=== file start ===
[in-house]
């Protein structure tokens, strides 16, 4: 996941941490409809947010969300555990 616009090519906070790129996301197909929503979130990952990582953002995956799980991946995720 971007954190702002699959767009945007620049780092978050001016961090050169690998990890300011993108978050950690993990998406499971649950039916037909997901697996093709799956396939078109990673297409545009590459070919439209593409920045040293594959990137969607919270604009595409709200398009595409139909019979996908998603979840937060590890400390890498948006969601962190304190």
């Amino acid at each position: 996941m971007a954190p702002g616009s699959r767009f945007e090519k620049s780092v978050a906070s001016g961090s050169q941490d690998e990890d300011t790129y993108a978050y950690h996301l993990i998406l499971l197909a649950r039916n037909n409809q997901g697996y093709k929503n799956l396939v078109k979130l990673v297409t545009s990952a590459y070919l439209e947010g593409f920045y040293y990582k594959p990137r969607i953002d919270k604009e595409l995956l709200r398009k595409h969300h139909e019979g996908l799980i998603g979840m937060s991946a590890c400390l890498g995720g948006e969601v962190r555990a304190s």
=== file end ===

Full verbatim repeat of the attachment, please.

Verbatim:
[in-house]
């Protein structure tokens, strides 16, 4: 996941941490409809947010969300555990 616009090519906070790129996301197909929503979130990952990582953002995956799980991946995720 971007954190702002699959767009945007620049780092978050001016961090050169690998990890300011993108978050950690993990998406499971649950039916037909997901697996093709799956396939078109990673297409545009590459070919439209593409920045040293594959990137969607919270604009595409709200398009595409139909019979996908998603979840937060590890400390890498948006969601962190304190």
């Amino acid at each position: 996941m971007a954190p702002g616009s699959r767009f945007e090519k620049s780092v978050a906070s001016g961090s050169q941490d690998e990890d300011t790129y993108a978050y950690h996301l993990i998406l499971l197909a649950r039916n037909n409809q997901g697996y093709k929503n799956l396939v078109k979130l990673v297409t545009s990952a590459y070919l439209e947010g593409f920045y040293y990582k594959p990137r969607i953002d919270k604009e595409l995956l709200r398009k595409h969300h139909e019979g996908l799980i998603g979840m937060s991946a590890c400390l890498g995720g948006e969601v962190r555990a304190s």